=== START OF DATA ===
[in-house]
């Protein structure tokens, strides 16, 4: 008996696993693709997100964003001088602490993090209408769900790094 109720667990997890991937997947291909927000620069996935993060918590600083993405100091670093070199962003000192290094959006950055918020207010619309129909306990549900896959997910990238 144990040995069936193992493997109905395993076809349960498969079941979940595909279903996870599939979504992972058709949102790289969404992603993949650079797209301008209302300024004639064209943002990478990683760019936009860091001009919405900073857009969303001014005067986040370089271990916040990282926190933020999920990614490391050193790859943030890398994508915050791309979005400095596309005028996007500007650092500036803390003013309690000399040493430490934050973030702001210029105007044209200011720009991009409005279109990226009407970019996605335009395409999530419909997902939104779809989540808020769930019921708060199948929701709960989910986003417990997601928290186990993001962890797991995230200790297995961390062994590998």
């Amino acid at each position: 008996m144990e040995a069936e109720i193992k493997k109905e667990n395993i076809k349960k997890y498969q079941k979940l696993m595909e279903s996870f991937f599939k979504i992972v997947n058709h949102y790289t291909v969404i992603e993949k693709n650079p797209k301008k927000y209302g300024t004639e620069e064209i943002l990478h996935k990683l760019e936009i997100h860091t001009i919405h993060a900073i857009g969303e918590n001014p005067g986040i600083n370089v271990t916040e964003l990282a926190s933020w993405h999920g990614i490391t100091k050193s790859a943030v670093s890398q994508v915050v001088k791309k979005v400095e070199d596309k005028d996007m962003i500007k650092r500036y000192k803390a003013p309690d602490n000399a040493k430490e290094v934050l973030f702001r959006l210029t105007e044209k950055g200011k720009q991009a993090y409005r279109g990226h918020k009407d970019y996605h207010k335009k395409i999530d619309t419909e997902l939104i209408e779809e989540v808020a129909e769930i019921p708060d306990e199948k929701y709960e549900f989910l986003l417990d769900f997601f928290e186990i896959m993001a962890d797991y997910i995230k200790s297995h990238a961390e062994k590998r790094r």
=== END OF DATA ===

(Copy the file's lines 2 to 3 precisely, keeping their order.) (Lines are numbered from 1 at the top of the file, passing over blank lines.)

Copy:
């Protein structure tokens, strides 16, 4: 008996696993693709997100964003001088602490993090209408769900790094 109720667990997890991937997947291909927000620069996935993060918590600083993405100091670093070199962003000192290094959006950055918020207010619309129909306990549900896959997910990238 144990040995069936193992493997109905395993076809349960498969079941979940595909279903996870599939979504992972058709949102790289969404992603993949650079797209301008209302300024004639064209943002990478990683760019936009860091001009919405900073857009969303001014005067986040370089271990916040990282926190933020999920990614490391050193790859943030890398994508915050791309979005400095596309005028996007500007650092500036803390003013309690000399040493430490934050973030702001210029105007044209200011720009991009409005279109990226009407970019996605335009395409999530419909997902939104779809989540808020769930019921708060199948929701709960989910986003417990997601928290186990993001962890797991995230200790297995961390062994590998």
């Amino acid at each position: 008996m144990e040995a069936e109720i193992k493997k109905e667990n395993i076809k349960k997890y498969q079941k979940l696993m595909e279903s996870f991937f599939k979504i992972v997947n058709h949102y790289t291909v969404i992603e993949k693709n650079p797209k301008k927000y209302g300024t004639e620069e064209i943002l990478h996935k990683l760019e936009i997100h860091t001009i919405h993060a900073i857009g969303e918590n001014p005067g986040i600083n370089v271990t916040e964003l990282a926190s933020w993405h999920g990614i490391t100091k050193s790859a943030v670093s890398q994508v915050v001088k791309k979005v400095e070199d596309k005028d996007m962003i500007k650092r500036y000192k803390a003013p309690d602490n000399a040493k430490e290094v934050l973030f702001r959006l210029t105007e044209k950055g200011k720009q991009a993090y409005r279109g990226h918020k009407d970019y996605h207010k335009k395409i999530d619309t419909e997902l939104i209408e779809e989540v808020a129909e769930i019921p708060d306990e199948k929701y709960e549900f989910l986003l417990d769900f997601f928290e186990i896959m993001a962890d797991y997910i995230k200790s297995h990238a961390e062994k590998r790094r």